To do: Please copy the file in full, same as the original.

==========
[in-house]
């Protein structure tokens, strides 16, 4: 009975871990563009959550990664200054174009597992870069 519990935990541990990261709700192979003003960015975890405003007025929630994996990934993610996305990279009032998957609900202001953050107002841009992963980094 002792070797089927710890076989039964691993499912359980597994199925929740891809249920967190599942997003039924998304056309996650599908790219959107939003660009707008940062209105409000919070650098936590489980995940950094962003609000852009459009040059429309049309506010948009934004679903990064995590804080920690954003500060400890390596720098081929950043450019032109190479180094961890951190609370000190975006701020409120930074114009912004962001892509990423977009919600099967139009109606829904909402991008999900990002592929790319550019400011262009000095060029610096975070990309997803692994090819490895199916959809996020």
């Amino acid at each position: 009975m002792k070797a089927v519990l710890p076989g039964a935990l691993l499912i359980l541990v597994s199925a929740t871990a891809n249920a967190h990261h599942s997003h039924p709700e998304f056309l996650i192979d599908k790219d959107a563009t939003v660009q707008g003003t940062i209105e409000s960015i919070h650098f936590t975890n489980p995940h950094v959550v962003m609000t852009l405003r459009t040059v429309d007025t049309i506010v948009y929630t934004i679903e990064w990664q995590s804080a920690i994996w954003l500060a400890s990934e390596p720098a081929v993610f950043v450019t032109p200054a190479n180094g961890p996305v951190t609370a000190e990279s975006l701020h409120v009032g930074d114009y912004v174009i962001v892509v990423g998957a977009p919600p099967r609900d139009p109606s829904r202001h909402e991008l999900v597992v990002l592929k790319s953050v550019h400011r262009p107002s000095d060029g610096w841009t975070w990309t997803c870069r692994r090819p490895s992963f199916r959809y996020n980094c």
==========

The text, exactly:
[in-house]
């Protein structure tokens, strides 16, 4: 009975871990563009959550990664200054174009597992870069 519990935990541990990261709700192979003003960015975890405003007025929630994996990934993610996305990279009032998957609900202001953050107002841009992963980094 002792070797089927710890076989039964691993499912359980597994199925929740891809249920967190599942997003039924998304056309996650599908790219959107939003660009707008940062209105409000919070650098936590489980995940950094962003609000852009459009040059429309049309506010948009934004679903990064995590804080920690954003500060400890390596720098081929950043450019032109190479180094961890951190609370000190975006701020409120930074114009912004962001892509990423977009919600099967139009109606829904909402991008999900990002592929790319550019400011262009000095060029610096975070990309997803692994090819490895199916959809996020």
């Amino acid at each position: 009975m002792k070797a089927v519990l710890p076989g039964a935990l691993l499912i359980l541990v597994s199925a929740t871990a891809n249920a967190h990261h599942s997003h039924p709700e998304f056309l996650i192979d599908k790219d959107a563009t939003v660009q707008g003003t940062i209105e409000s960015i919070h650098f936590t975890n489980p995940h950094v959550v962003m609000t852009l405003r459009t040059v429309d007025t049309i506010v948009y929630t934004i679903e990064w990664q995590s804080a920690i994996w954003l500060a400890s990934e390596p720098a081929v993610f950043v450019t032109p200054a190479n180094g961890p996305v951190t609370a000190e990279s975006l701020h409120v009032g930074d114009y912004v174009i962001v892509v990423g998957a977009p919600p099967r609900d139009p109606s829904r202001h909402e991008l999900v597992v990002l592929k790319s953050v550019h400011r262009p107002s000095d060029g610096w841009t975070w990309t997803c870069r692994r090819p490895s992963f199916r959809y996020n980094c």